“In Her Shoes” features a decently textured narrative about the reconnection of two estranged sisters who have nothing in common but their shoe sizes.
Offering enough depth, the story is not just about a simple issue on sibling rivalry made into a rushed script. It becomes more than a show-off of Hollywood stars ramping fashion clothes and blobbing about some insensible girl talks.
This chick flick, based on Jennifer Weiner’s best-selling work, is a tale about how the past complexities of ruined family relationships try to seek closure on what’s been left hanging for the longest time. With sincerity, wits, and humor, this motion picture provides a moving effort for its intended audience.
Rose (Toni Collette) is the older sister, a Philadelphia lawyer who buys expensive heels as an outlet for her depression and insecurities. Ironically, she never thinks of wearing them at all. Her lack of confidence, especially with her physical features, made her an introvert. She is a lover who can’t have sex with the lights on.
Maggie (Cameron Diaz) is the younger sister, a consummate party hottie who remains immature and dependent for her age. She always seeks financial support from her sister, father, and friends to continue her girls-just-wanna-have-fun life. She regularly steals money and things from her sister and covers up her hang-ups in life by maintaining her oozing sex appeal, conspicuous looks, and party-going life amidst her unemployable stature.
The two sisters share the agony of their mother’s untimely death, as well as the anguish of having a father (Ken Howard) who has kept too many secrets about delicate family issues ever since. He gives more attention to his second wife, a pretentious stepmother to Rose and Maggie.
After the pain of seducing her older sister’s boyfriend, the sisters’ already unstable bond readily gets cut. Knowing that she has nowhere else to go, Maggie sets off to search for her long-lost grandmother Ella (Shirley MacLaine), an extended family member she has never known. Maggie finds her in a Florida retirement community and tries to take advantage of her for her own financial needs. Later on, she gets convinced to work as a caregiver for the aged. Mean time, Rose gives up her work and starts walking dogs and losing some weight. She falls in love with Simon Stein (Mark Feuerstein), another lawyer who has been in love with her for years.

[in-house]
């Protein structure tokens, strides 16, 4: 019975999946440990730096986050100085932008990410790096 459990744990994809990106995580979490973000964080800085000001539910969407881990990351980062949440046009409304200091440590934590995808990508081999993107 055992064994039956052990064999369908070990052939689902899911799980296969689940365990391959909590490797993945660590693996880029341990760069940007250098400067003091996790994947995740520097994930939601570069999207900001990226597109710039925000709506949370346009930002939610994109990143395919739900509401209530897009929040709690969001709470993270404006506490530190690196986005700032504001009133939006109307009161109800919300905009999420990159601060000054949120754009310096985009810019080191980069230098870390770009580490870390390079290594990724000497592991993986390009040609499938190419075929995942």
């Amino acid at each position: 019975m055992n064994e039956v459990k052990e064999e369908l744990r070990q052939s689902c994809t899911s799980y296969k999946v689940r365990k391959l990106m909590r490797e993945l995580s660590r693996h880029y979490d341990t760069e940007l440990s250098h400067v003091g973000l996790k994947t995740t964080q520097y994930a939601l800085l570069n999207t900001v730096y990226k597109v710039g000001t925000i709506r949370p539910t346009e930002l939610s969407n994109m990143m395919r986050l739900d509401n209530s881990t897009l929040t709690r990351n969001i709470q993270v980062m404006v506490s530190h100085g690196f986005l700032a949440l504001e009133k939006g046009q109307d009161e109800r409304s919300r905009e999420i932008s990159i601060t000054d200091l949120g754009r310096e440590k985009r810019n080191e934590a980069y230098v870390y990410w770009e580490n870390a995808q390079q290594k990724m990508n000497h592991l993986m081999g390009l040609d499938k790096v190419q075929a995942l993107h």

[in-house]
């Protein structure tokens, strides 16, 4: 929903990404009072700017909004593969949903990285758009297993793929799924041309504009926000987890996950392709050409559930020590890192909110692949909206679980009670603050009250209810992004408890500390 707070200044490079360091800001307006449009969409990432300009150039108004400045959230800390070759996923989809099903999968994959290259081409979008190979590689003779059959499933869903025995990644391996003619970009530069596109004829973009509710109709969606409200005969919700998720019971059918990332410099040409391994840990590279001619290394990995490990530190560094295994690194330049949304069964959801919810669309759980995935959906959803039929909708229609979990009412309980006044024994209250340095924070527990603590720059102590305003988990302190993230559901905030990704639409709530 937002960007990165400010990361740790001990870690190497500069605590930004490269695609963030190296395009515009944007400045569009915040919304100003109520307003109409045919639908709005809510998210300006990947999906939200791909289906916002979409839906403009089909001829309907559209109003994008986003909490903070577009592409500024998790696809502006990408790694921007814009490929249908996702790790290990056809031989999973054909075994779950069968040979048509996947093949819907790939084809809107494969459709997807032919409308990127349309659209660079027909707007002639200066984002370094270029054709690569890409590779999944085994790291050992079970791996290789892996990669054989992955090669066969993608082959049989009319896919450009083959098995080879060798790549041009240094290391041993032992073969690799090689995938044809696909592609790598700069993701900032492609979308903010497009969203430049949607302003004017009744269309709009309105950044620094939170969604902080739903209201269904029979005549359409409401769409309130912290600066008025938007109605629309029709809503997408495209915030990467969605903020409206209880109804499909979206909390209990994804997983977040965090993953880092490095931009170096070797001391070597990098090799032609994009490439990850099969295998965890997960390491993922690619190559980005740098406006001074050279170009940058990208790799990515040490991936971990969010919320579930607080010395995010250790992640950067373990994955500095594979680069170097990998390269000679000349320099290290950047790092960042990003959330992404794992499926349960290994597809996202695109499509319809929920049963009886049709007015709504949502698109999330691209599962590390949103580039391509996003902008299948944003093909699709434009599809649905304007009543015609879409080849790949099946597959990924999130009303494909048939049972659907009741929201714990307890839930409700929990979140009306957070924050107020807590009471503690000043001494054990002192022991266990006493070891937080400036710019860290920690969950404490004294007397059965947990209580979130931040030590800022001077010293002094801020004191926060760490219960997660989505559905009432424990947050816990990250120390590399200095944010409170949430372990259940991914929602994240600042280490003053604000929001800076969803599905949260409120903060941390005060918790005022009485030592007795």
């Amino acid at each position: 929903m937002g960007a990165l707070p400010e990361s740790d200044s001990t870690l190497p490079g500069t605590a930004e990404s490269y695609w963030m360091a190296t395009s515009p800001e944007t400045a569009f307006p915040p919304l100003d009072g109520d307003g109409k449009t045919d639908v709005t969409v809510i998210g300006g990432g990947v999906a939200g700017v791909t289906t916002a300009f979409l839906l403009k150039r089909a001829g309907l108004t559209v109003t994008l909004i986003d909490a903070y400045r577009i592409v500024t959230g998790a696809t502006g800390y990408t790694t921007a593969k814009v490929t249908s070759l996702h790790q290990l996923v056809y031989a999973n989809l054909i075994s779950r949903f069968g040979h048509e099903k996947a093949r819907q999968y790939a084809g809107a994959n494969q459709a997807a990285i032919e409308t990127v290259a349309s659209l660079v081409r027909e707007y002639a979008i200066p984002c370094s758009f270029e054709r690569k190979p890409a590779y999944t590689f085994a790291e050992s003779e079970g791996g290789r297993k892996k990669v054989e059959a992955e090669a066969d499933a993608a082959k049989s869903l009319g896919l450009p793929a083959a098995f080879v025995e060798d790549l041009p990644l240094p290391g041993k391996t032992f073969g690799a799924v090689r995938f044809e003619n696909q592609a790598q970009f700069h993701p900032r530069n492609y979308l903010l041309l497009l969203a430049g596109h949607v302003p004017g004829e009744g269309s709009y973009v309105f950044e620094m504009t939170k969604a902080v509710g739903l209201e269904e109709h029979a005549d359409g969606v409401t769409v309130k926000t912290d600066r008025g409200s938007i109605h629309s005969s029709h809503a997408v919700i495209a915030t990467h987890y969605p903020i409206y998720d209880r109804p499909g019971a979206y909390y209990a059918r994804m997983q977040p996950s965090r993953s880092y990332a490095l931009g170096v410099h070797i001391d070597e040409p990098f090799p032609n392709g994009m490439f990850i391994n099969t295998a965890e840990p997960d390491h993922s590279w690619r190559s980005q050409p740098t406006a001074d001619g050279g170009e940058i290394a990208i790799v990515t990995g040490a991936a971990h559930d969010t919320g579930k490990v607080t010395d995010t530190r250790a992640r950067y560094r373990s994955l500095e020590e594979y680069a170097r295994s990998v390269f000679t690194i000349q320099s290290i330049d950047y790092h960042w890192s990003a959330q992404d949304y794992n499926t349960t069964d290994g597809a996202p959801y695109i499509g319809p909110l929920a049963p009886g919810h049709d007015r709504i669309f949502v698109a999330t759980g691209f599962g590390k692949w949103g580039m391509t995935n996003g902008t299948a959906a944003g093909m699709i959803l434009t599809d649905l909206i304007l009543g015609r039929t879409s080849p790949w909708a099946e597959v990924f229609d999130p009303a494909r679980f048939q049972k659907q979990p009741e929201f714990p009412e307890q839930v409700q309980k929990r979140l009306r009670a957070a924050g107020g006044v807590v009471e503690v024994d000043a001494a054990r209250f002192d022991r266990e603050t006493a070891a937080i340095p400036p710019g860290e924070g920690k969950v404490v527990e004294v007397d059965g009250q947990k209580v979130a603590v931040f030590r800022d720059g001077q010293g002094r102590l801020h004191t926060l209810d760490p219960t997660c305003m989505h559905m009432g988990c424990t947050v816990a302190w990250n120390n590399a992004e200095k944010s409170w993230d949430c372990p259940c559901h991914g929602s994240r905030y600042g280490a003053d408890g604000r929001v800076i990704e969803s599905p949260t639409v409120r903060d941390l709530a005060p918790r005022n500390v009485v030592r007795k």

From these experiences, the two sisters start to grow as real and learned people facing their greatest fears and insecurities and further discovering their strengths through them. Eventually, Rose tracks Maggie down to Florida, where both sisters and their grandmother try to recover the decades lost in their hampered family relationships.
The characters have good chemistry. Touching sequences are very much apparent in the Florida retirement community where supporting and minor characters breathe new life to the portrayal of senior citizen roles. Director Curtis Hanson’s tear-jerking moments are not too melodramatic and just have the right taste.
Diaz gives justice to her mundane-loving, parasitic sister role. The scene where she struggles with her reading disabilities while taking care of an old man and ex-professor gives the right build-up of emotions. Collette suits the intellectual but insecure personality of Rose’s character. MacLaine and Howard give effective supporting roles as well.
Although the theme discusses a serious subject matter, the humor in the storytelling makes the movie a manageable tearjerker.
The metaphor on shoes generally works. But at some point, it gets slightly overused that the utilizing of shoes in the storyline already becomes too direct, too literal, and just way too much.
A funny and warm depiction of familial relations, ”In Her Shoes” starts out as an ordinary picture that moves on to become a touching, character-driven melodrama with a touch of good humor to lighten it up. Its characters feel like real people. The strength of the movie is its heart for the audience. Overall, the narrative can easily put them in the characters’ shoes despite some lapses in the storytelling.
As a whole, this movie works as a truthful, moving, and enjoyable fare for those who enjoy good melodramas with some touch of girliness and comedy. It is best appreciated by those who open up themselves to the values of family relationships and the realizations of growing old.